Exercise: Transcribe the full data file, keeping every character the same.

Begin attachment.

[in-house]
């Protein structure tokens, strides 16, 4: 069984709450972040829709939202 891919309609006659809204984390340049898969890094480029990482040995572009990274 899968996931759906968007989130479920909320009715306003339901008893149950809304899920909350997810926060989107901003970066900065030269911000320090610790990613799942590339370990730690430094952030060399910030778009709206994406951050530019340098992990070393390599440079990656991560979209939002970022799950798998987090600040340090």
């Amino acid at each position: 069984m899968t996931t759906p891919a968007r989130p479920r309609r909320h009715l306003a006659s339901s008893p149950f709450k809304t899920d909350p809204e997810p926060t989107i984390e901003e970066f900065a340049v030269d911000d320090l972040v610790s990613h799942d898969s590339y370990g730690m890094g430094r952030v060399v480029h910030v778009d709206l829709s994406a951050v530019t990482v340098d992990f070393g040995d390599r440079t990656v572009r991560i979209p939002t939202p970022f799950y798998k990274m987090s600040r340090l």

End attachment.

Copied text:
[in-house]
């Protein structure tokens, strides 16, 4: 069984709450972040829709939202 891919309609006659809204984390340049898969890094480029990482040995572009990274 899968996931759906968007989130479920909320009715306003339901008893149950809304899920909350997810926060989107901003970066900065030269911000320090610790990613799942590339370990730690430094952030060399910030778009709206994406951050530019340098992990070393390599440079990656991560979209939002970022799950798998987090600040340090």
């Amino acid at each position: 069984m899968t996931t759906p891919a968007r989130p479920r309609r909320h009715l306003a006659s339901s008893p149950f709450k809304t899920d909350p809204e997810p926060t989107i984390e901003e970066f900065a340049v030269d911000d320090l972040v610790s990613h799942d898969s590339y370990g730690m890094g430094r952030v060399v480029h910030v778009d709206l829709s994406a951050v530019t990482v340098d992990f070393g040995d390599r440079t990656v572009r991560i979209p939002t939202p970022f799950y798998k990274m987090s600040r340090l």